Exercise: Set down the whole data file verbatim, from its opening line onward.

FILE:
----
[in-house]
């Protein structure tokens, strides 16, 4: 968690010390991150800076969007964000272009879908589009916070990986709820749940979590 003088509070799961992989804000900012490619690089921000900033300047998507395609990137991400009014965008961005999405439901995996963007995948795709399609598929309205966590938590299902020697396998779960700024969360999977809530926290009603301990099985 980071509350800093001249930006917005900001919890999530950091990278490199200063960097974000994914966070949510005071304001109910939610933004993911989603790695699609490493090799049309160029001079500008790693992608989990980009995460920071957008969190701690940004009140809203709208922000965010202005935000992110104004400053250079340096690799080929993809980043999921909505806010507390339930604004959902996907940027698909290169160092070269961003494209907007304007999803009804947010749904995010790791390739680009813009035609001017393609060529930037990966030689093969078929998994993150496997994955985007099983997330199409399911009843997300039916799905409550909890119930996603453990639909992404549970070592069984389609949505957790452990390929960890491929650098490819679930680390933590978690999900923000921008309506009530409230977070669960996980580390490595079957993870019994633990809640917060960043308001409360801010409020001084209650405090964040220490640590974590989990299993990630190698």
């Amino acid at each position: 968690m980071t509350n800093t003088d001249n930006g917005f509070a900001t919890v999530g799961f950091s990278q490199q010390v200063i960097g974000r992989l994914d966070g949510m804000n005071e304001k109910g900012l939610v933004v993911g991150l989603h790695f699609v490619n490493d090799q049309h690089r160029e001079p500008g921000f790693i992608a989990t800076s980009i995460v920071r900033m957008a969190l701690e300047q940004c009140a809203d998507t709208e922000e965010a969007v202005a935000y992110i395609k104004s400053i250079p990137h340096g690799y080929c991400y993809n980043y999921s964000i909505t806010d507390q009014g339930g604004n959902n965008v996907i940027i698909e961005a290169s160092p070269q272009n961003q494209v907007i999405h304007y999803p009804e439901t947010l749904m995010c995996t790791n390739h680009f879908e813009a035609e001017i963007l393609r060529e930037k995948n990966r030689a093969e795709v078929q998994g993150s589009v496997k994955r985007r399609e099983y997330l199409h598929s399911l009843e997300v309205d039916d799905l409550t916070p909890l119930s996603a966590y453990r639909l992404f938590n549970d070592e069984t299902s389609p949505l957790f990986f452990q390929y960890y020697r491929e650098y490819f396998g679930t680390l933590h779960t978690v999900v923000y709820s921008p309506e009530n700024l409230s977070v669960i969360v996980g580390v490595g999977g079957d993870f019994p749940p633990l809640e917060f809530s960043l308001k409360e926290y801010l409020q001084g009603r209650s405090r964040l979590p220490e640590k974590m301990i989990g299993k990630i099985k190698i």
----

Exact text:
[in-house]
């Protein structure tokens, strides 16, 4: 968690010390991150800076969007964000272009879908589009916070990986709820749940979590 003088509070799961992989804000900012490619690089921000900033300047998507395609990137991400009014965008961005999405439901995996963007995948795709399609598929309205966590938590299902020697396998779960700024969360999977809530926290009603301990099985 980071509350800093001249930006917005900001919890999530950091990278490199200063960097974000994914966070949510005071304001109910939610933004993911989603790695699609490493090799049309160029001079500008790693992608989990980009995460920071957008969190701690940004009140809203709208922000965010202005935000992110104004400053250079340096690799080929993809980043999921909505806010507390339930604004959902996907940027698909290169160092070269961003494209907007304007999803009804947010749904995010790791390739680009813009035609001017393609060529930037990966030689093969078929998994993150496997994955985007099983997330199409399911009843997300039916799905409550909890119930996603453990639909992404549970070592069984389609949505957790452990390929960890491929650098490819679930680390933590978690999900923000921008309506009530409230977070669960996980580390490595079957993870019994633990809640917060960043308001409360801010409020001084209650405090964040220490640590974590989990299993990630190698």
């Amino acid at each position: 968690m980071t509350n800093t003088d001249n930006g917005f509070a900001t919890v999530g799961f950091s990278q490199q010390v200063i960097g974000r992989l994914d966070g949510m804000n005071e304001k109910g900012l939610v933004v993911g991150l989603h790695f699609v490619n490493d090799q049309h690089r160029e001079p500008g921000f790693i992608a989990t800076s980009i995460v920071r900033m957008a969190l701690e300047q940004c009140a809203d998507t709208e922000e965010a969007v202005a935000y992110i395609k104004s400053i250079p990137h340096g690799y080929c991400y993809n980043y999921s964000i909505t806010d507390q009014g339930g604004n959902n965008v996907i940027i698909e961005a290169s160092p070269q272009n961003q494209v907007i999405h304007y999803p009804e439901t947010l749904m995010c995996t790791n390739h680009f879908e813009a035609e001017i963007l393609r060529e930037k995948n990966r030689a093969e795709v078929q998994g993150s589009v496997k994955r985007r399609e099983y997330l199409h598929s399911l009843e997300v309205d039916d799905l409550t916070p909890l119930s996603a966590y453990r639909l992404f938590n549970d070592e069984t299902s389609p949505l957790f990986f452990q390929y960890y020697r491929e650098y490819f396998g679930t680390l933590h779960t978690v999900v923000y709820s921008p309506e009530n700024l409230s977070v669960i969360v996980g580390v490595g999977g079957d993870f019994p749940p633990l809640e917060f809530s960043l308001k409360e926290y801010l409020q001084g009603r209650s405090r964040l979590p220490e640590k974590m301990i989990g299993k990630i099985k190698i």